Coronavirus and Inequality

Published — March 20, 2020

‘Yawning gaps’ in learning expected during pandemic

Sarah Marton, para-professional at Niles Township District for Special Education, left, talks with her son Cooper Marton, an 8th grader at Disney II Magnet School, while her son studies school work with his computer at his home during the coronavirus outbreak in Chicago. (AP Photo/Nam Y. Huh)

MIT’s Justin Reich explains how children in low-income families with limited or no internet access may fall farther behind their peers


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As millions of students and their parents grapple with learning from home in the age of coronavirus, the Center for Public Integrity turned to Justin Reich to discuss technology and its limitations. 

Reich, an assistant professor of comparative media studies and director of the Teaching Systems Lab at the Massachusetts Institute of Technology, points out that internet access is a scarce commodity for many Americans. Just 56 percent of adults in households earning below $30,000 have broadband internet at home, and about 17 percent of adults access the internet at home through a smartphone only. 

Internet access, Public Integrity has reported, is “the civil rights issue of our time.”

You study the future of education and technology’s role in classrooms. As a parent, I’m wondering if COVID-19 forced school districts in the United States to jump-start their use of technology before they were really ready for it. What are your thoughts?

Schools use all kinds of technology to varying degrees, but the technologies to support in-class learning only partially overlap with the technologies needed to support distance learning. But certainly our schools, especially urban and rural schools, are dreadfully underfunded, and that insufficient investment will be increasingly revealed in the weeks ahead. Schools were not only unready in the sense of not having enough technology, but unready in the sense of having been woefully underfunded at least since the growth of 1970s era anti-government, austerity policies. 

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Some students have laptops and tablets at home, some do not. Some have internet connections, some do not. How many students lack technological resources at home, and what will happen to them once this is all over with? Will they fall behind their peers?

To my knowledge, we have never surveyed American households in ways that would allow us to measure readiness for distance learning in a pandemic. Broadband access is one issue, but the other issue is, do households have enough devices to allow parents to work and children to participate in distance learning activities? 

Students without reliable devices and online access will fall behind their peers, but it’s worse than that. The last decade of research on online learning has shown a kind of “online penalty” in terms of grades and dropout rates when people switch from face-to-face to online learning. High achieving, already-educated, already-affluent learners tend to be minimally affected by online learning. Students who do fine anywhere will do fine online. But most students earn lower grades online, and the online penalty is more severe for vulnerable and struggling students — students with low prior achievement, ethnic and racial minorities, younger students, etc.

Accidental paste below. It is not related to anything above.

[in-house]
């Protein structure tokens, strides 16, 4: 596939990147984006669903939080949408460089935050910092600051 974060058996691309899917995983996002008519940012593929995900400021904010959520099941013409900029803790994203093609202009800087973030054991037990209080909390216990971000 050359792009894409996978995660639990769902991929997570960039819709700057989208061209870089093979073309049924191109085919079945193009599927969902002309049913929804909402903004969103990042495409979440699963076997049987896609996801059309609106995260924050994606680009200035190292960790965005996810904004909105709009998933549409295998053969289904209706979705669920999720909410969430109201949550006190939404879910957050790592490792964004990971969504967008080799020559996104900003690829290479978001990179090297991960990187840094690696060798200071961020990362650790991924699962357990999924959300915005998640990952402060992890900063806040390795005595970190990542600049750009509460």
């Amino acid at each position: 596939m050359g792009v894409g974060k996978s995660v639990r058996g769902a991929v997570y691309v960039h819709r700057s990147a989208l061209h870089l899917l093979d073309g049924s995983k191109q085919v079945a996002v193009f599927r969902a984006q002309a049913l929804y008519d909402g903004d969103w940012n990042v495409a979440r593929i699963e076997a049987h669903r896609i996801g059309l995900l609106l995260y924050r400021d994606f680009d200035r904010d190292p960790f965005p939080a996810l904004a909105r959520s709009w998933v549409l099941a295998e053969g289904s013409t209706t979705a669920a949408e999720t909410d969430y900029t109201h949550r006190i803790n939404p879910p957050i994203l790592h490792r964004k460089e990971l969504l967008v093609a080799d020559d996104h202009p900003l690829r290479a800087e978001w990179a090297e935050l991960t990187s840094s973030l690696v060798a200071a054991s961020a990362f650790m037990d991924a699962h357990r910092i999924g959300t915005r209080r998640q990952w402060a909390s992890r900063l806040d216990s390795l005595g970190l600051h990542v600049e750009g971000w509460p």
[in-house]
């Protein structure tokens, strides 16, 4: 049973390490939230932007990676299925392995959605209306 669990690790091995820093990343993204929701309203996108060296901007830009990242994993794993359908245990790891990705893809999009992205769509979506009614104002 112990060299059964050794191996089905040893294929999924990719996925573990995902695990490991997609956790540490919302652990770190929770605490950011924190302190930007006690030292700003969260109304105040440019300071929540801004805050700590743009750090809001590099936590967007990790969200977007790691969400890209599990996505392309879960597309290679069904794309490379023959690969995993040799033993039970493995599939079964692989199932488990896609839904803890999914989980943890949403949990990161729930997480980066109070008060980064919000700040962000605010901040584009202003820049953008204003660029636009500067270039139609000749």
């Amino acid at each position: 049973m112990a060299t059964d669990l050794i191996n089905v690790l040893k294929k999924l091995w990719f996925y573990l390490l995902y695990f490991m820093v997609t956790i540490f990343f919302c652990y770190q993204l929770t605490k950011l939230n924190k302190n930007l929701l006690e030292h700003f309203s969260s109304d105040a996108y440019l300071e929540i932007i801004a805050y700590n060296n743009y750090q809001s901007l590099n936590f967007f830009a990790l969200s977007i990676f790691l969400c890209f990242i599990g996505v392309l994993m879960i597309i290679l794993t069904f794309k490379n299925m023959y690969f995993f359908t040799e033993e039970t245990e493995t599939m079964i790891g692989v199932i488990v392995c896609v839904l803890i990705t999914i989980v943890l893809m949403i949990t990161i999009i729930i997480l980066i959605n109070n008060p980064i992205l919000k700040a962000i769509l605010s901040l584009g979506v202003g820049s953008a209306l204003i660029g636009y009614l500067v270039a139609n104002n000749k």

These are the same groups of students most likely to be hit hard by COVID-19 and the recession — the same students whose parents will lose jobs or reduce work hours, who will lack insurance and have inadequate access to health care, who have unstable housing and nutrition. In the best of circumstances, we’d expect these students to struggle in a transition to online learning, and we can expect yawning gaps in outcomes to emerge during a pandemic. 

How are teachers accounting for the differences between students in terms of the resources available to them?

Schools can lend and give devices and broadband access to all students, which is only feasible in very affluent districts. They can either close school or pursue “enrichment” rather than new instruction. Or they can leave poor kids and kids with special needs behind. Teachers largely aren’t making these choices, districts are. 

Most K-12 virtual schools are what we might call “coached homeschooling.” They depend upon a full-time parent as a coach and teacher. There is no viable model for elementary schools to provide remote instruction without every child having a parent, sibling or other guardian to instruct, assess and coach them.

What lessons can Americans draw from this experience in terms of technological disparities and the state of the education system?

We are learning that in education, as well as many other parts of our society, that we have woefully underfunded the infrastructure of civilization. We are learning that schools play a vital role in our social safety net, providing food, shelter, nutrition, health care and counseling to some of America’s most vulnerable young people.

Is distance learning the future or does it have limitations?

Distance learning is certainly part of the future, and it has severe limitations. All of us are distance learners already, and online learning works great for things that we are passionate about — people around the world go online to learn how to cook a recipe, do their hair and makeup, unclog a toilet, beat a level in a video game and all sorts of things. But even though people fluidly, naturally learn online about topics they are passionate about, most people find it difficult to pursue assigned topics or formal courses online.

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